Support 100 years of independent journalism.

  1. Politics
22 January 2015

The Greens are a joke, and Labour shouldn’t be frightened of saying so

Labour's response to the Greens shows a mixture of arrogance and lack of self-confidence; it needs to fight rather than flatter them.

By Conor Pope Conor Pope

There is a popular notion within the Labour party that the Greens are really all just Labour voters. Somewhere along the line, each and every one of them lost their previously unshakeable faith in Labour, and opted for a more acceptable socialist alternative.

It is, of course, not true – and the idea does both parties a disservice. Yet both now seem to argue that Green supporters are simply a part of the broad Labour church who have had enough. These arguments ignore the fact that Labour and the Greens have their own distinct, separate ideological roots.

So why are they being made? In the short-term, both sides see the lie as being beneficial. The Greens hope to win support of disgruntled Labour voters, while Labour hope to harness as much anti-Tory support as they can muster.

That particular thinking has formed part of the basis for Labour’s shaky electoral strategy since 2010: an expectation of being able to command support from most who do not want another Conservative Government.

The latest Green surge, I would wager, comes largely from ex-Liberal Democrat voters. They are another party whose supporters are seen by too many within Labour as faithful who have lost their way, rather than actual opposition. A huge number, of course, ‘came home’ to Labour following Nick Clegg’s foray into the rose garden with Cameron five years ago. We have come to lose them because we have already treated them as though they are our voters by some divine right.

Sign up for The New Statesman’s newsletters Tick the boxes of the newsletters you would like to receive. Quick and essential guide to domestic and global politics from the New Statesman's politics team. The New Statesman’s global affairs newsletter, every Monday and Friday. The best of the New Statesman, delivered to your inbox every weekday morning. A handy, three-minute glance at the week ahead in companies, markets, regulation and investment, landing in your inbox every Monday morning. Our weekly culture newsletter – from books and art to pop culture and memes – sent every Friday. A weekly round-up of some of the best articles featured in the most recent issue of the New Statesman, sent each Saturday. A weekly dig into the New Statesman’s archive of over 100 years of stellar and influential journalism, sent each Wednesday. Sign up to receive information regarding NS events, subscription offers & product updates.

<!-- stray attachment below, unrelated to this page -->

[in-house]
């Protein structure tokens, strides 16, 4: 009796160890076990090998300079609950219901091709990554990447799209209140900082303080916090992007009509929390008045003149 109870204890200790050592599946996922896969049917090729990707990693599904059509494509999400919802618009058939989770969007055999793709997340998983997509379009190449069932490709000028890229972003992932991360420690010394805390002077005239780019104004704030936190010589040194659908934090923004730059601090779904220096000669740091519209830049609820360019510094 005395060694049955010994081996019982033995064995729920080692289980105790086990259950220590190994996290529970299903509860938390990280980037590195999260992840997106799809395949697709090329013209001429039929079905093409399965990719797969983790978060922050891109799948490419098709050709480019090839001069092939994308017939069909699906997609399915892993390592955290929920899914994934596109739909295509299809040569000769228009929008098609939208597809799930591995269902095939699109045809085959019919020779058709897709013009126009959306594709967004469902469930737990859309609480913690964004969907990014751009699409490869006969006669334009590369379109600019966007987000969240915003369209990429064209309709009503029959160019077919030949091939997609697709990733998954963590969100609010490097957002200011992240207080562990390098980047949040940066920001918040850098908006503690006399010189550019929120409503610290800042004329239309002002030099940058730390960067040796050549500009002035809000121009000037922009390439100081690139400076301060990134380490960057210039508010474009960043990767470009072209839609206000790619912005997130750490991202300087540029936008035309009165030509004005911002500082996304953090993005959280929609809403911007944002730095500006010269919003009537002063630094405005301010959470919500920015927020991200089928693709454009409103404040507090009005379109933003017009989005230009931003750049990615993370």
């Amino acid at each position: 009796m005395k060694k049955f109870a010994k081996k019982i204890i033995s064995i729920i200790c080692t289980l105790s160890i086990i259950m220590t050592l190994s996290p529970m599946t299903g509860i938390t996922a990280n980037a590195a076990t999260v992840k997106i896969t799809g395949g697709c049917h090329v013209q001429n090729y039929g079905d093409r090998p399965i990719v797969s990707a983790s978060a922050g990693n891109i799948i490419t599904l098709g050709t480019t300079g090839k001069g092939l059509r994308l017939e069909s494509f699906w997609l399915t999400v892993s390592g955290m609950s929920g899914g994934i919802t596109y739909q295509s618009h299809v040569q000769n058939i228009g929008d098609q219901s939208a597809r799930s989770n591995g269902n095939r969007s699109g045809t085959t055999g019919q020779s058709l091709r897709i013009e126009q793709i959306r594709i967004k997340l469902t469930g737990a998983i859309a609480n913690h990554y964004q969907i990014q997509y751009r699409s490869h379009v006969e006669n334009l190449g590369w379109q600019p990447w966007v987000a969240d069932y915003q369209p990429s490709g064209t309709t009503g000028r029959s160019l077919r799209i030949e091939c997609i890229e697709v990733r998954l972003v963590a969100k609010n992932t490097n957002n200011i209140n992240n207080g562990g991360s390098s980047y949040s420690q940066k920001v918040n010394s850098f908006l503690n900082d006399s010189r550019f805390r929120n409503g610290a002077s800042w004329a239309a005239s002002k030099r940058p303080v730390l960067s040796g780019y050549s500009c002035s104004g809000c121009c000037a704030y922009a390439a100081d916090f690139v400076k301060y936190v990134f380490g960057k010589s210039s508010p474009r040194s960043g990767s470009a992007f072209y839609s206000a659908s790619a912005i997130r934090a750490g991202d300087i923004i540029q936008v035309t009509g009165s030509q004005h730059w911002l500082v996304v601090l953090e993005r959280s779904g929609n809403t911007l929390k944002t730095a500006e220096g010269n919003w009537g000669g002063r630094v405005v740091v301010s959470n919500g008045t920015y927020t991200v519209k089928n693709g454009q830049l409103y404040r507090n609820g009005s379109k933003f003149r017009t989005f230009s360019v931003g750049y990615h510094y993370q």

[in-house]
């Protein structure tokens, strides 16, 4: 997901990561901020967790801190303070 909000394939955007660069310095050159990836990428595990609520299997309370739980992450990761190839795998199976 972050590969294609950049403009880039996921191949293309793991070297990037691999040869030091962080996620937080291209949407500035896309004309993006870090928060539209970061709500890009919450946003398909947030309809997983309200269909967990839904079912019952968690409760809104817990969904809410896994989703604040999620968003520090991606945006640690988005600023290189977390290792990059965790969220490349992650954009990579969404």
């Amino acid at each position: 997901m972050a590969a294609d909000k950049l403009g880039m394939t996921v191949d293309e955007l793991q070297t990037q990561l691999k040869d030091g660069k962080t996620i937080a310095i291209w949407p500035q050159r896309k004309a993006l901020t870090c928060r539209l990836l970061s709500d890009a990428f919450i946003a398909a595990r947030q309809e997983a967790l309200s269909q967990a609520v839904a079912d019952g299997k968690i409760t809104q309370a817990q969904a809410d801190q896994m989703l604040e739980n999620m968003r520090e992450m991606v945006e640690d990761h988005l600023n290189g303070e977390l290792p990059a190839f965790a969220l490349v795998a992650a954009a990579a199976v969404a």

I consent to New Statesman Media Group collecting my details provided via this form in accordance with the Privacy Policy

Although sustained anti-Lib Dem rhetoric has helped stop a resurgence in their vote, losses to Ukip since 2010 have been met by trying to meet Nigel Farage halfway on immigration. So far, this does not appear to have been entirely successful. To approach the Green Party in the same way would be a mistake.

If Labour are losing support to the Greens it is not because we are failing to be enough like them. We are not them, and we should not aim to be. And we shouldn’t hope to win votes back with an argument about splitting the progressive vote. The Labour Party should be so much more than Not The Conservative Party.

The problem for Labour is not just that we are faced with the threat of a “Ukip of the left” – we already have Ukip for that – but that we are losing votes to a party so utterly useless as the Greens. Let’s not be coy about that. We can wait until after 7 May to try and build coalitions if we need them. Now is not the time to retreat to an “I agree with Nick” type narrative. Less lovebombing, more bombing.

Simply pointing out the similarities between Labour and the Greens is unlikely to work. The Green party has more than enough crackpot ideas and dodgy motives for Labour to set up some clear red water between the two. The threat of overpopulation has been a concern of theirs since they were known as the Ecology Party. Their current solution amounts to little more than free condoms. Their only council, ever, has managed to reduce recycling rates in Brighton to among the lowest in the country, while cutting wages for binmen. Their leader, Natalie Bennett, is the kind of media performer who makes Ed Miliband look like Benedict Cumberbatch. She thinks there is a, “place in the NHS for homeopathy”.

Labour should not be worried about saying the Green party are wrong; it is saying they are right that will cause problems. After all, if even the Labour party talks as if the Greens are better than them, who wouldn’t vote Green?

Conor Pope is a staff writer at LabourList